“Playing in these kinds of groups is an important part of what I do,” Molsky says. “Regionalism was one of the hallmarks of traditional music in the old days; now we’re in the Information Age, and I don’t think that’s what folk music does anymore. But the more cultures I discover, the more I realize that folk music performs the same function for everybody; and therefore is the same thing everywhere – just spoken with different accents.”
Laraaji Venus Nadabrahmananda has performed in USA and abroad since late 1970’s with his innovative style of electric open tuned zither/harp. After studying piano, music theory & composition at Howard University School of Fine Arts in Washington , DC during the mid nineteen-sixties he became inspired to move to New York city to follow his passion for both musical sound composition and comedy acting. After mild success in theatre, film, TV commercials and night club performance he investigated eastern philosophy, meditation and meta-physics, an investigation which initiated his creative expression into cosmic themes and vibrant new musical tone language .
Franco-American fiddler, singer, composer and educator Donna Hébert is a bona-fide cultural treasure. Named a state Artist’s Fellow in the Folk Arts, with two original songs included on Smithsonian anthologies, Donna also won eight appointments as a master-teacher in Franco-American fiddling through the National Endowment’s Master-Apprenticeship program.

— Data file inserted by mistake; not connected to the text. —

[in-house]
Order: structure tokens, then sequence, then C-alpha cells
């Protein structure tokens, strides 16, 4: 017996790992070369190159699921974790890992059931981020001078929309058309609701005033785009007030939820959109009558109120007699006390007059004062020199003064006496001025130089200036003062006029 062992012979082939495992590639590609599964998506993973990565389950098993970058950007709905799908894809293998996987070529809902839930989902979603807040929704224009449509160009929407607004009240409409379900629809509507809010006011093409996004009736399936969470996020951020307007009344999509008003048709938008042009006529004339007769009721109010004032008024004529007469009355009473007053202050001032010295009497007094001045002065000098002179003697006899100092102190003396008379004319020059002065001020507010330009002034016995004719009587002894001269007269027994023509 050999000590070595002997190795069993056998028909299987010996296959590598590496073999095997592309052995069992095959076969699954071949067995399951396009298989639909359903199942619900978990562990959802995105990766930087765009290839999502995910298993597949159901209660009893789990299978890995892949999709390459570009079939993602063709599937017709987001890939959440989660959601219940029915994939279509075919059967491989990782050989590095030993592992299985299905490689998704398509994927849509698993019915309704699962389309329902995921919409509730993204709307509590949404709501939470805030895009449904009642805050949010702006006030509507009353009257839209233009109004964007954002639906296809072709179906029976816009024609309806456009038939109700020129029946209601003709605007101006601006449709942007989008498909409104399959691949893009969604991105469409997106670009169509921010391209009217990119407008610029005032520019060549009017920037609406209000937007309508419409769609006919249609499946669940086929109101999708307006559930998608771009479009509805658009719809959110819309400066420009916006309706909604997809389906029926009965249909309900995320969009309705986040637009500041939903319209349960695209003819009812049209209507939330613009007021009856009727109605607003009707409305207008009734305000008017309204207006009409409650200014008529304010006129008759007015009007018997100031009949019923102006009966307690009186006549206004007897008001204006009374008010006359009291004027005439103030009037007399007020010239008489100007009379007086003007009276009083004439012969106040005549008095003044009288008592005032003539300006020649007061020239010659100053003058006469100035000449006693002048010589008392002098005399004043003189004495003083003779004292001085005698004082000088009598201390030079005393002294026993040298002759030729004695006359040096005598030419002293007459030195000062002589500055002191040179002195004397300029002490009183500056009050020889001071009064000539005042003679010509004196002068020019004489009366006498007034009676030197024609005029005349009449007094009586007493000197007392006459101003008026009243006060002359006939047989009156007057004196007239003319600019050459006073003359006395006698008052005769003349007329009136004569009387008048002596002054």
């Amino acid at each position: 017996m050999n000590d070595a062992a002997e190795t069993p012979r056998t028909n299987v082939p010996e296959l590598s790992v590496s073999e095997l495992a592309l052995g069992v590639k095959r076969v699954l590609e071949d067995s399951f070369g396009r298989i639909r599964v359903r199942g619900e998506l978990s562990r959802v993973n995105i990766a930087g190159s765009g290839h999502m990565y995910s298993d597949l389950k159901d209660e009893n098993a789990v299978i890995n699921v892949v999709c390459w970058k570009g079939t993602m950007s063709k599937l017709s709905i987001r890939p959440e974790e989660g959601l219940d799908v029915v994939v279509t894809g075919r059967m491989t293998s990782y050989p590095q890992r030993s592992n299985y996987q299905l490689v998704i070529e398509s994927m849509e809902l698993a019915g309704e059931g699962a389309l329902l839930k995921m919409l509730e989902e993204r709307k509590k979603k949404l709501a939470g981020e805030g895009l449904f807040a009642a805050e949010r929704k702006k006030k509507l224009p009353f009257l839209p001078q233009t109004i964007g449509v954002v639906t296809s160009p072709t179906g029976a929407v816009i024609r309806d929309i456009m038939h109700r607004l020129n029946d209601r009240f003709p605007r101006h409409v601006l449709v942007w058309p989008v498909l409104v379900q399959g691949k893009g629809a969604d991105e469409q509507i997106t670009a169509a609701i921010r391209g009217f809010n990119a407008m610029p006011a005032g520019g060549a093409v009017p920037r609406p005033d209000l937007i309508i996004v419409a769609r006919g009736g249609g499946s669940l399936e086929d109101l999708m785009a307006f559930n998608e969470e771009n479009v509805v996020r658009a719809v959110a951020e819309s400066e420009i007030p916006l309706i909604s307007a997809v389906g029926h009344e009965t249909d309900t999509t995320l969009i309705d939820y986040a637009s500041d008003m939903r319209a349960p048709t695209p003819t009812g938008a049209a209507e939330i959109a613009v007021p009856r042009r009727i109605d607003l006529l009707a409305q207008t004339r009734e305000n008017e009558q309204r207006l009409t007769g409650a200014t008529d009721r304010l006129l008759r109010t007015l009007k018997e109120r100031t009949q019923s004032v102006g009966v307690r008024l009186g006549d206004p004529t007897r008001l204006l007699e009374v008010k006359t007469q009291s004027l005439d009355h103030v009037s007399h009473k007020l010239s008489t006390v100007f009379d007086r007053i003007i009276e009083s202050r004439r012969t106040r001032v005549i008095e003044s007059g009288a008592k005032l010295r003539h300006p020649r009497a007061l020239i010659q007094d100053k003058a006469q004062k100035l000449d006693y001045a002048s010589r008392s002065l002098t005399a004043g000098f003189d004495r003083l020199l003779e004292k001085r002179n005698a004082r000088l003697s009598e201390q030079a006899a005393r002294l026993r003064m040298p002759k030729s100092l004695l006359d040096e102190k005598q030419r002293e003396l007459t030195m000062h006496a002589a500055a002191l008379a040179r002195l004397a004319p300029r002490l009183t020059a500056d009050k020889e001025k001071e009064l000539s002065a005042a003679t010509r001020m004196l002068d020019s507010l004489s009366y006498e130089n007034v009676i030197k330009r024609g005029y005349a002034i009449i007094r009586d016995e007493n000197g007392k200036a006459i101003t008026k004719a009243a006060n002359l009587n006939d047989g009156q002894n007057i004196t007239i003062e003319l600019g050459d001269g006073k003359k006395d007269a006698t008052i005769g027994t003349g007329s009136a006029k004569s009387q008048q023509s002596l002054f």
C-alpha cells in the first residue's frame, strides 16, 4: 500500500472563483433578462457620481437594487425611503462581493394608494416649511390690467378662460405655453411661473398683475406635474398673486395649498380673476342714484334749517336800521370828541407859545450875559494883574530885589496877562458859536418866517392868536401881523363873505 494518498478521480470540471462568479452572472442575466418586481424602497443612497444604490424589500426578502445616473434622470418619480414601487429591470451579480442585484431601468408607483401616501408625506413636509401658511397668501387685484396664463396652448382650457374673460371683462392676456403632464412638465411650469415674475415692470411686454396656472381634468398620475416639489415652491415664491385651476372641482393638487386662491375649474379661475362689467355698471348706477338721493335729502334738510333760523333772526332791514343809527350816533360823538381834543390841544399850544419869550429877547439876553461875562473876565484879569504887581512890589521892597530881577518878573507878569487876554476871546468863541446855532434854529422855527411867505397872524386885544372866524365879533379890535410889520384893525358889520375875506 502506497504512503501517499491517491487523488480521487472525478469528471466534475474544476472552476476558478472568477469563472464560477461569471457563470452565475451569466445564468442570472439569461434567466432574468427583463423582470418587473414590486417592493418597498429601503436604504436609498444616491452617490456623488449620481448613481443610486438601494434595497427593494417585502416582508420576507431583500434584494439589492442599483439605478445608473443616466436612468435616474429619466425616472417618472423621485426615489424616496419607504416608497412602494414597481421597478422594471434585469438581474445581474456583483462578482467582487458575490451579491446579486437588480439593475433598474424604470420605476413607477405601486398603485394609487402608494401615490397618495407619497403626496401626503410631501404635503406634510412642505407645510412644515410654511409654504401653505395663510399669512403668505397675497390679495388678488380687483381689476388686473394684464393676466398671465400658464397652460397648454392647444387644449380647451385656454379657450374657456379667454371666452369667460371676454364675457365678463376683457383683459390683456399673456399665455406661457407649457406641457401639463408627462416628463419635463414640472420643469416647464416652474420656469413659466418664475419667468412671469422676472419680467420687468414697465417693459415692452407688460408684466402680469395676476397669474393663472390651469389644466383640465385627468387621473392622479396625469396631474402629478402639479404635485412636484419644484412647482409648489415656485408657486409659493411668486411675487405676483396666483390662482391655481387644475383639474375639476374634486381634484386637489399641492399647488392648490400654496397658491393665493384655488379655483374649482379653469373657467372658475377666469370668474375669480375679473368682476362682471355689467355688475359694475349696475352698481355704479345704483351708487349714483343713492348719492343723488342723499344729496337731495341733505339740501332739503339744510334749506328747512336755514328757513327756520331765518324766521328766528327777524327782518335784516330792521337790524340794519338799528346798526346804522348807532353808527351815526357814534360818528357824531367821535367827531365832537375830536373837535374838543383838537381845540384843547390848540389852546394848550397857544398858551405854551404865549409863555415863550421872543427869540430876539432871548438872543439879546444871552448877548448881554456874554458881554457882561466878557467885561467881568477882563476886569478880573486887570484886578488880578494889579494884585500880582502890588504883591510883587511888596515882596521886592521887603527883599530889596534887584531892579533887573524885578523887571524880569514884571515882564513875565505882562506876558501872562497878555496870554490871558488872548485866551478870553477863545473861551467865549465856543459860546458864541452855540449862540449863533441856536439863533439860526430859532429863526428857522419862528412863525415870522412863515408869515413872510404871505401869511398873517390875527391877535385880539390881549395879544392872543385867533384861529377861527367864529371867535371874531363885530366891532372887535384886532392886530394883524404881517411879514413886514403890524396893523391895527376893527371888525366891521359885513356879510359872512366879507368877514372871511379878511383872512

A member of the new all-fiddle Panache Quartet and the Celtic ensemble Mist Covered Mountains, Donna also performs with guitarist Max Cohen and directs children’s performances with Groovemama at Old Songs and Philadelphia Folk Festivals every year.
An expert on multiple fiddle styles, Donna’s “Fiddling Demystified for Strings” is an “encyclopedia of fiddling” (Darol Anger, Berklee professor) and “should be required reading for all string teachers hoping to branch out into fiddling.” (Laura Risk, Strings Magazine). Donna teaches fiddle at Smith and Amherst Colleges in western Mass.
Richard Brooks has been conducting professionally for over 30 years. He began his music education with violin lessons at the age of 8 and graduated from Western Connecticut State University with a degree in Violin Performance. Mr. Brooks was Music Director of the Danbury Community Orchestra from 1981-2001 and was named Music Director of the Cheshire Symphony Orchestra in 1987, a position he still retains.
Mr. Brooks’ guest conducting credits include the All-Putnam County and the All- Westchester County Orchestras in New York, the Fairfield County String Festival, The CMEA All-Eastern Middle School Orchestra, The Charles Ives Center’s 1999 Young Peoples Concert with the Jupiter Symphony Strings, and the Danbury Symphony.
Julie Lyonn Lieberman is an eclectic styles violinist, vocalist, author, composer, and producer. She lives in Newtown.